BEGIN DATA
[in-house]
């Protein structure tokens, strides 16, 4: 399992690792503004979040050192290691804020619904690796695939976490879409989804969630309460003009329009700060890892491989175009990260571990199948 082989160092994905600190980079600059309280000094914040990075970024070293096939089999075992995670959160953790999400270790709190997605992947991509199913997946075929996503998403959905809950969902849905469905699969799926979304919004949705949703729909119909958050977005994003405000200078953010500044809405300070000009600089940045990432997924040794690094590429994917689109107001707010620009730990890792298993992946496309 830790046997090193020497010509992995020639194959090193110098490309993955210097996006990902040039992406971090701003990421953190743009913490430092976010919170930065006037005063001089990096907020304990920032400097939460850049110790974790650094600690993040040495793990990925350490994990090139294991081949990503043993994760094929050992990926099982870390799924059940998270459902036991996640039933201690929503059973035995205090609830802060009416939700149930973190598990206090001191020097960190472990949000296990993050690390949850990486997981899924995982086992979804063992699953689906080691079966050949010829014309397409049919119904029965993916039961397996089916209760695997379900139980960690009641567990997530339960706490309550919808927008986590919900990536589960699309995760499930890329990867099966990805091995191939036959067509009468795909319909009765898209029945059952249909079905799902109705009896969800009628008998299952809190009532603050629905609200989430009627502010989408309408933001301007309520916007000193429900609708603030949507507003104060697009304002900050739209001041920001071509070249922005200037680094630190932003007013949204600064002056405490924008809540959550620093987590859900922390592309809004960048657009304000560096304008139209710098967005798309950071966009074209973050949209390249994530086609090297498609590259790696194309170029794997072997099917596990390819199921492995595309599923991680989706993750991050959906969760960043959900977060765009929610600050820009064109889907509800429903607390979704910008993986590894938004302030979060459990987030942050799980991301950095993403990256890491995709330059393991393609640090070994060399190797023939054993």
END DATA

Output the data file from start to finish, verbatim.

[in-house]
């Protein structure tokens, strides 16, 4: 399992690792503004979040050192290691804020619904690796695939976490879409989804969630309460003009329009700060890892491989175009990260571990199948 082989160092994905600190980079600059309280000094914040990075970024070293096939089999075992995670959160953790999400270790709190997605992947991509199913997946075929996503998403959905809950969902849905469905699969799926979304919004949705949703729909119909958050977005994003405000200078953010500044809405300070000009600089940045990432997924040794690094590429994917689109107001707010620009730990890792298993992946496309 830790046997090193020497010509992995020639194959090193110098490309993955210097996006990902040039992406971090701003990421953190743009913490430092976010919170930065006037005063001089990096907020304990920032400097939460850049110790974790650094600690993040040495793990990925350490994990090139294991081949990503043993994760094929050992990926099982870390799924059940998270459902036991996640039933201690929503059973035995205090609830802060009416939700149930973190598990206090001191020097960190472990949000296990993050690390949850990486997981899924995982086992979804063992699953689906080691079966050949010829014309397409049919119904029965993916039961397996089916209760695997379900139980960690009641567990997530339960706490309550919808927008986590919900990536589960699309995760499930890329990867099966990805091995191939036959067509009468795909319909009765898209029945059952249909079905799902109705009896969800009628008998299952809190009532603050629905609200989430009627502010989408309408933001301007309520916007000193429900609708603030949507507003104060697009304002900050739209001041920001071509070249922005200037680094630190932003007013949204600064002056405490924008809540959550620093987590859900922390592309809004960048657009304000560096304008139209710098967005798309950071966009074209973050949209390249994530086609090297498609590259790696194309170029794997072997099917596990390819199921492995595309599923991680989706993750991050959906969760960043959900977060765009929610600050820009064109889907509800429903607390979704910008993986590894938004302030979060459990987030942050799980991301950095993403990256890491995709330059393991393609640090070994060399190797023939054993």